Many family restaurants offer paper placemats that entice children into solving puzzles as an alternative to kicking each other under the table, blowing bubbles in their beverages, and so on. I remember those placemats from my own childhood and I recall mazes in particular. The mazes weren’t large, but the designers, in their quest to keep us kids occupied as long as possible, would put long dead-ends near the start of the maze. I quickly hit on a strategy that the emphatically named Thomas T. Thomas also found, as he later recounted in his charming essay “Working Backward“:

One of the most valuable techniques in problem solving I learned in the third grade. But it certainly wasn’t a lesson my teacher intended.

On a day with time to kill between the morning session and lunch bell, she passed out mimeographed sheets with a maze on them and told us to complete it. Busywork for nine-year-olds. Everyone picked up their pencils and began at the start. I looked at the maze for a moment and then—I don’t know why—began at the end, the goal. All the possible traps and dead ends in a maze are designed for the pencil moving forward. Moving backward, I found, was a clear path to the starting point. I was finished in about a minute.

When I took the paper up to the teacher’s desk, she was stunned. “How did you do it so fast?”

“I worked it backward,” I said. “I started at the goal.”

“Thomas!” she said loudly enough for the class to hear. “That’s CHEATING!”

I walked back to my desk, thoroughly embarrassed. Everyone was looking at me with an expression of triumph (“Aha, she caught you!”) or pity (“Don’t you know how to be good?”) or confusion (“How do you cheat on a maze?”).

Fortunately, although I was chagrined and abashed, I didn’t really take the teacher’s verdict to heart. After all, she had simply posed the maze as a problem. She didn’t say, “Start at the beginning.” That’s kind of assumed, but it wasn’t made into a rule. Working problems backward has served me well ever since.

Working backwards is indeed a wonderful tool. But for many problems, what works best is to start at both ends and work your way toward the middle, the way Greek engineer Eupalinos of Megara did when he led the excavation of a thousand-meter-long tunnel on the island of Samos over two millennia ago. For instance, when a chess-player seeks to trap her opponent, she thinks about where the pieces are now, and where she wants them to be, and how she can get them there.

The Eupalinos tactic is also well-suited to the mathematical exercises that we math professors assign students who are just beginning to learn the craft of writing proofs, the way a piano teacher assigns finger-exercises to novices.

**STUMBLING IN THE DARK WITH THE LIGHTS ON**

For example, I might ask my students to show that if *A*, *B*, and *C* are three sets such that *A* is a subset of *B* and *B* is a subset of *C*, then *A* is a subset of *C*. This is a funny thing to ask a student to prove; if she already has any sort of feeling for what “subset” means, the claim is obvious and not in need of demonstration, and if she doesn’t have a feeling for what “subset” means, she’s unlikely to care about the claim at all. If pressed to support such an obvious truth with an argument, a student might be inclined to draw a picture like this:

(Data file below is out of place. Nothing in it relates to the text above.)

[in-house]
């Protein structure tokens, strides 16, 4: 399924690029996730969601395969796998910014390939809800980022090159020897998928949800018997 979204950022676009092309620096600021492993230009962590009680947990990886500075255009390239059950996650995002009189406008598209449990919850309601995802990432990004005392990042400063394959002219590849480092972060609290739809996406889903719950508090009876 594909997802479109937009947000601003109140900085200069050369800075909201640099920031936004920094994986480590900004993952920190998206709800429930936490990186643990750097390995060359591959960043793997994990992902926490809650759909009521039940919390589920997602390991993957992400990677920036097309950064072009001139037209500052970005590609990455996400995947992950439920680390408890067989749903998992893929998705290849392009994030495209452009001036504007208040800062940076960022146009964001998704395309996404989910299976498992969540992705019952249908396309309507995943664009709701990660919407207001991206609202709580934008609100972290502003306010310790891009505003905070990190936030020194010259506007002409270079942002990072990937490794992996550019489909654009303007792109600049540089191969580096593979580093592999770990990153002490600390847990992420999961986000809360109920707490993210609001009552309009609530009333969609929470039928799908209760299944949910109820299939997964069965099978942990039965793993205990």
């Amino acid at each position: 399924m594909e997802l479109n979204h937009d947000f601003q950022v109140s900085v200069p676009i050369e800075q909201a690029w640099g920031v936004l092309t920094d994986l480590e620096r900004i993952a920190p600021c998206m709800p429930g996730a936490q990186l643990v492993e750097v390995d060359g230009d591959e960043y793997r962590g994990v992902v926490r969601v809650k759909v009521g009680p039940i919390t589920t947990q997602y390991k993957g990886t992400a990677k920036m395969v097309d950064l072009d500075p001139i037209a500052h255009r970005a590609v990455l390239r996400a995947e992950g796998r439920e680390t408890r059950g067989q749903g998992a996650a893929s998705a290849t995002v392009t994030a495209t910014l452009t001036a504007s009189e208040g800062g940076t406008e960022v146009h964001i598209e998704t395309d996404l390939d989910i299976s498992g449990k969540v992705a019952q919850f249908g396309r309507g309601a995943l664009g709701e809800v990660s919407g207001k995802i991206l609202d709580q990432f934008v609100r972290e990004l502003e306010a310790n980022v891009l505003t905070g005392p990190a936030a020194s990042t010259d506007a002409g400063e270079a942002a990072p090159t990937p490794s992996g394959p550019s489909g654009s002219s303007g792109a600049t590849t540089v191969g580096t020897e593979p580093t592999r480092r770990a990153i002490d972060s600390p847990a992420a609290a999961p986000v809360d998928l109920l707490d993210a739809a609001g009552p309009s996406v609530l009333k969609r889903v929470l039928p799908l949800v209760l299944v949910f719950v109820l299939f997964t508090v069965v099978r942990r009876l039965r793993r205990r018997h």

The problem with this kind of proof is that it doesn’t scale, nor does it help you find proofs of propositions when you don’t have intuition to serve as a guide (and when perhaps you don’t even know whether the thing you’re trying to prove is true). You need to learn a methodology for stumbling around in the dark until you can find the light-switch. Unfortunately, when you practice stumbling around in the dark *in the dark* you tend to bump into things or get stuck in corners, so we mathematicians first have students practice doing it with the lights on, by which I mean, by applying methods of systematic reasoning to prove propositions that are so transparently true that finding a proof doesn’t make you believe in the propositions any more than you did before you found the proof. (See Endnote #1 for a caveat about this kind of pedagogy.)

In this case, what does “*A* is a subset of *B*” even mean? If you’re my student, then you already learned that it means “Every element of *A* is an element of *B*“. So the proposition I’ve asked you to prove reduces to the proposition that if every element of *A* is an element of *B*, and every element of *B* is an element of *C*, then every element of *A* is an element of *C*.

Our first draft of a proof (wordier than it should be, but I want to make the logic 100% clear) looks something like this: “Suppose *x* is some arbitrary element of *A*. [ … ? … ] We have shown that *x* is an element of *C*. Since *x* was arbitrary, we have shown that every element of *A* is an element of *C*, which implies that *A* is a subset of *C*, as was to be proved.”

Note the wishful ellipsis in the middle of the draft. We know how the proof should start, and we know how we want it to end. How does the middle go? That’s the thing we figure out last. This jumbled approach to Time takes some getting used to! For one thing, the medium of paper isn’t well-suited to writing beginnings and endings first if we don’t know how long the middle will be.

In this particular case, the middle of the proof isn’t hard to find; see Endnote #2.

Many math students have seen the meet-in-the-middle paradigm before, in the context of proofs of algebraic propositions. To show that two complicated expressions *A* and *B* are equal, it’s often enough to simplify them and to check that, when they’re expressed in simplest form, the two complicated expressions turn into the same simpler expression *C*.

*A* = *A’* = *A”* = *C*

*B* = *B’* = *B”* = *C*

It might be tricky to figure out off the top of one’s head how to take *C* and “de-simplify” it to obtain *B*, but the prover doesn’t have to; she can just take the simplification process that turns *B* into *C* and run it in reverse:

*A* = *A’* = *A”* = *C* = *B”* = *B’* = *B*

This kind of proof can seem a bit magical; someone reading it is likely to say “But how did you know that this specific sequence of de-simplifications would lead you from *C* to *B*? It seems like magic!” But it’s not magic; it’s proofcraft.